Non-profit wilderness employment can also be diverse, including jobs advocating for more wilderness as well as jobs stewarding existing wilderness areas. Similar to federal work, while permanent positions, such as program directors, can be advertised at any time. Seasonal jobs working for non-profit wilderness organizations are often advertised several months before the upcoming field season and can include trail crew positions, wilderness fellows positions, field monitoring positions, volunteer coordinators, and internships.
Lots of different non-profit organizations employee people to work in wilderness including through national, state or regional Conservation Corps. Organizations like the American Conservation Experience (ACE staff and ACE Conservation Corps positions), Student Conservation Association, Montana Conservation Corps, Maine Conservation Corps and Southwest Conservation Corps are AmeriCorps funded and offer 6-10 month seasonal positions including field crew leaders, youth crew leaders and field crew members. Much of the work done by these types of organizations occurs in wilderness or other wildlands. All AmeriCorps employees receive student loan payment deferment while employed and a $6000 annual education award (pro-rated based on months of service) that can be put towards furthering your education in wilderness stewardship.
Job Openings by Due Date
- Supervisory park ranger, Yosemite National Park, apply by August 2
- Forestry technician (wilderness/trails), Forest Service in North Carolina, apply by August 3
- Landscape architect (Great American Outdoors Act position), Forest Service, Intermountain Region, apply by August 4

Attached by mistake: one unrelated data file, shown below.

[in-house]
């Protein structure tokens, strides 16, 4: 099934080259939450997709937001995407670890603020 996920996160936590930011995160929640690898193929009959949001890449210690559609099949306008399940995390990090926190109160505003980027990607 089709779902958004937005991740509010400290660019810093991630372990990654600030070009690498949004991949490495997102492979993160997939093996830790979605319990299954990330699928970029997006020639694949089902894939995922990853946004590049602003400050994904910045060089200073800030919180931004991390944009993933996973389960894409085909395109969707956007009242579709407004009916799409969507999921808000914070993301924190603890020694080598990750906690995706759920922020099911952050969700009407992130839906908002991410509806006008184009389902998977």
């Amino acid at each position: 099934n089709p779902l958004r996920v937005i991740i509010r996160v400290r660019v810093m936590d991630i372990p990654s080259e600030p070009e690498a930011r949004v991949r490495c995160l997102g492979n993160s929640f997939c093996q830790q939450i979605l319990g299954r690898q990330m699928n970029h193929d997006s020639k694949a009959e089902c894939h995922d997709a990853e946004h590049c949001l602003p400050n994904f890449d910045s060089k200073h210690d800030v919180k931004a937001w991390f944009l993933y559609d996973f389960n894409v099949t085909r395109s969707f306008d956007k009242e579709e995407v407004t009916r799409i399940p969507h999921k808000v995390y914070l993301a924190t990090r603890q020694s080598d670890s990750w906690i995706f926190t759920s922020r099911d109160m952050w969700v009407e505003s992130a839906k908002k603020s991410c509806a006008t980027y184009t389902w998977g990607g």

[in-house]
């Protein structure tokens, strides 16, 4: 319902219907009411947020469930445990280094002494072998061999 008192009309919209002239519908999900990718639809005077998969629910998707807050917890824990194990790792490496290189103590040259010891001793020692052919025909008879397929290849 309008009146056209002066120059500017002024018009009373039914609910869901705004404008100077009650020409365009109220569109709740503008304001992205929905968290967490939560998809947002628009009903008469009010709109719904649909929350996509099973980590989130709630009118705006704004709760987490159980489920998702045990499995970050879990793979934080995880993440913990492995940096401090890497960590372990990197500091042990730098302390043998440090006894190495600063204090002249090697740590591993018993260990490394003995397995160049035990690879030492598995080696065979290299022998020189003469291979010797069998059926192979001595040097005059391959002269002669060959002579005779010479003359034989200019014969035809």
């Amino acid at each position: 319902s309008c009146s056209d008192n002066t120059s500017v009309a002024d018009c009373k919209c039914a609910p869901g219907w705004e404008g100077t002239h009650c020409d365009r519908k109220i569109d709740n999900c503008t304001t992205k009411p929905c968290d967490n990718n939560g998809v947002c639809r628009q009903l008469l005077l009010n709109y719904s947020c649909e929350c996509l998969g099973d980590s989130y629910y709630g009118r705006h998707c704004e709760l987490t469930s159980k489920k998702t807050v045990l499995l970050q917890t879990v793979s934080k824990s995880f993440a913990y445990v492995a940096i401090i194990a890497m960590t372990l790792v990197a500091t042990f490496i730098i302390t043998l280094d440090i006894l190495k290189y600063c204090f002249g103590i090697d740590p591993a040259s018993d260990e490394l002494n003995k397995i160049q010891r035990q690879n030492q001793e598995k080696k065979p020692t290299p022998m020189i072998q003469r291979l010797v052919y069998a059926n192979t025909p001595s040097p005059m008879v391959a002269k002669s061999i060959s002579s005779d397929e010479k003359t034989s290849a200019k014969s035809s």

- Supervisory park ranger, Yosemite National Park, apply by August 5
- Supervisory park ranger (protection), Voyagers National Park, apply by August 5
- Wildland fire operations specialist, Buffalo National River, apply by August 5
- Supervisory social scientist/supervisory natural resource specialist/supervisory general engineer, Forest Service in MIchigan or New Hampshire, apply by August 5
- Planning and environmental specialist, Bureau of Land Management in Elko, Nevada, apply by August 6
- Interdisciplinary project manager, Yosemite National Park, apply by August 8
- Park ranger (interpretation), Everglades National Park, apply by August 9
- Maintenance worker supervisor (trails), Big Bend National Park, apply by August 10
- Maintenance worker (trails), Colorado National Monument and Mesa Verde National Park, apply by August 10
- Social scientist/natural resource manager (recreation)/landscape architect, Mendocino National Forest, apply by August 11
- Supervisory vegetation specialist, Yellowstone National Park, apply by August 11
- Deputy administrator, Nevada Department of Conservation and Natural Resources, Division of Outdoor Recreation, apply by August 20
- Program coordinator, Friends of Scotchman Peaks Wilderness, apply by August 30
Jobs Open Until Filled
- Stewardship field coordinator, Access Fund
- Various field positions, American Conservation Experience
- Data manager - Visitor use management, Northeast landscape program assistant, Appalachian Trail Conservancy
- Field positions including Veteran Fire Corps program, Arizona Conservation Corps
- Natural resource director, Baxter State Wilderness Park
- Various field positions, Conservation Corps
- GIS program manager, Florida Trails Association
- Southern Nevada programs coordinator, Friends of Nevada Wilderness
- Executive director, Keystone Trails Association
- Marketing manager and Director of education and training, Leave No Trace
- Director of inclusion and community partnerships, North Cascades Institute
- Various youth field positions, Northwest Youth Corps
- Fall field positions, Southern Appalachian Wilderness Stewards
Are you an employer and have a job you want included in the listing above and in our bi-monthly email newsletter? Email it to Lisa Ronald.